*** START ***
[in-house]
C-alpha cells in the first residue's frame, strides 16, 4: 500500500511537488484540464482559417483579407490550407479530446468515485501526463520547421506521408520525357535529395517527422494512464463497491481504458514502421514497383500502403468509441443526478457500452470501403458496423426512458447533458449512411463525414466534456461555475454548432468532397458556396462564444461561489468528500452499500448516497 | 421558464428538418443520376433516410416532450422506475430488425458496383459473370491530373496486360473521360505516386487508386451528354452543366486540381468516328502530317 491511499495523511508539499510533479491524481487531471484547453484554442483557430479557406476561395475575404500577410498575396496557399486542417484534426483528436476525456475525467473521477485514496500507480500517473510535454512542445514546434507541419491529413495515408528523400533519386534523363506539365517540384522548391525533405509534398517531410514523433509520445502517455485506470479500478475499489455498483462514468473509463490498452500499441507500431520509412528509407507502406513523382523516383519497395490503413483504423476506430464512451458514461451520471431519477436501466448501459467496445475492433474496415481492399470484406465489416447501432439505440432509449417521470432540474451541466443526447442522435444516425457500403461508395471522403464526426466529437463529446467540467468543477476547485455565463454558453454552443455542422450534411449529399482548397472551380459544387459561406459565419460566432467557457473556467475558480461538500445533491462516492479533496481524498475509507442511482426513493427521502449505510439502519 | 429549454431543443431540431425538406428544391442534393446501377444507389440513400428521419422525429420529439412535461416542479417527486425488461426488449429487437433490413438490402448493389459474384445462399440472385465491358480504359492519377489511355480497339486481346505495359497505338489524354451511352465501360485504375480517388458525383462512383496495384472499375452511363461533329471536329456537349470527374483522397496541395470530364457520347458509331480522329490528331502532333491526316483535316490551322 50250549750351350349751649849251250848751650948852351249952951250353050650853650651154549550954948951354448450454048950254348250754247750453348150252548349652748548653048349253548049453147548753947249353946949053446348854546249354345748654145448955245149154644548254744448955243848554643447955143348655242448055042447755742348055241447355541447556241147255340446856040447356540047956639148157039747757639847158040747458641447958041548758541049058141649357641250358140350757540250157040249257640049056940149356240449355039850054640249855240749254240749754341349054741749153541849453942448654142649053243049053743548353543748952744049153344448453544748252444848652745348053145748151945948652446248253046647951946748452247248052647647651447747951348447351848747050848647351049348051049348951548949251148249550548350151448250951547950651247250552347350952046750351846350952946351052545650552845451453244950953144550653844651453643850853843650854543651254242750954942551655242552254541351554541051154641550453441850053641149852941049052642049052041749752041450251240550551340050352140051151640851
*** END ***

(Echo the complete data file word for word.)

[in-house]
C-alpha cells in the first residue's frame, strides 16, 4: 500500500511537488484540464482559417483579407490550407479530446468515485501526463520547421506521408520525357535529395517527422494512464463497491481504458514502421514497383500502403468509441443526478457500452470501403458496423426512458447533458449512411463525414466534456461555475454548432468532397458556396462564444461561489468528500452499500448516497 | 421558464428538418443520376433516410416532450422506475430488425458496383459473370491530373496486360473521360505516386487508386451528354452543366486540381468516328502530317 491511499495523511508539499510533479491524481487531471484547453484554442483557430479557406476561395475575404500577410498575396496557399486542417484534426483528436476525456475525467473521477485514496500507480500517473510535454512542445514546434507541419491529413495515408528523400533519386534523363506539365517540384522548391525533405509534398517531410514523433509520445502517455485506470479500478475499489455498483462514468473509463490498452500499441507500431520509412528509407507502406513523382523516383519497395490503413483504423476506430464512451458514461451520471431519477436501466448501459467496445475492433474496415481492399470484406465489416447501432439505440432509449417521470432540474451541466443526447442522435444516425457500403461508395471522403464526426466529437463529446467540467468543477476547485455565463454558453454552443455542422450534411449529399482548397472551380459544387459561406459565419460566432467557457473556467475558480461538500445533491462516492479533496481524498475509507442511482426513493427521502449505510439502519 | 429549454431543443431540431425538406428544391442534393446501377444507389440513400428521419422525429420529439412535461416542479417527486425488461426488449429487437433490413438490402448493389459474384445462399440472385465491358480504359492519377489511355480497339486481346505495359497505338489524354451511352465501360485504375480517388458525383462512383496495384472499375452511363461533329471536329456537349470527374483522397496541395470530364457520347458509331480522329490528331502532333491526316483535316490551322 50250549750351350349751649849251250848751650948852351249952951250353050650853650651154549550954948951354448450454048950254348250754247750453348150252548349652748548653048349253548049453147548753947249353946949053446348854546249354345748654145448955245149154644548254744448955243848554643447955143348655242448055042447755742348055241447355541447556241147255340446856040447356540047956639148157039747757639847158040747458641447958041548758541049058141649357641250358140350757540250157040249257640049056940149356240449355039850054640249855240749254240749754341349054741749153541849453942448654142649053243049053743548353543748952744049153344448453544748252444848652745348053145748151945948652446248253046647951946748452247248052647647651447747951348447351848747050848647351049348051049348951548949251148249550548350151448250951547950651247250552347350952046750351846350952946351052545650552845451453244950953144550653844651453643850853843650854543651254242750954942551655242552254541351554541051154641550453441850053641149852941049052642049052041749752041450251240550551340050352140051151640851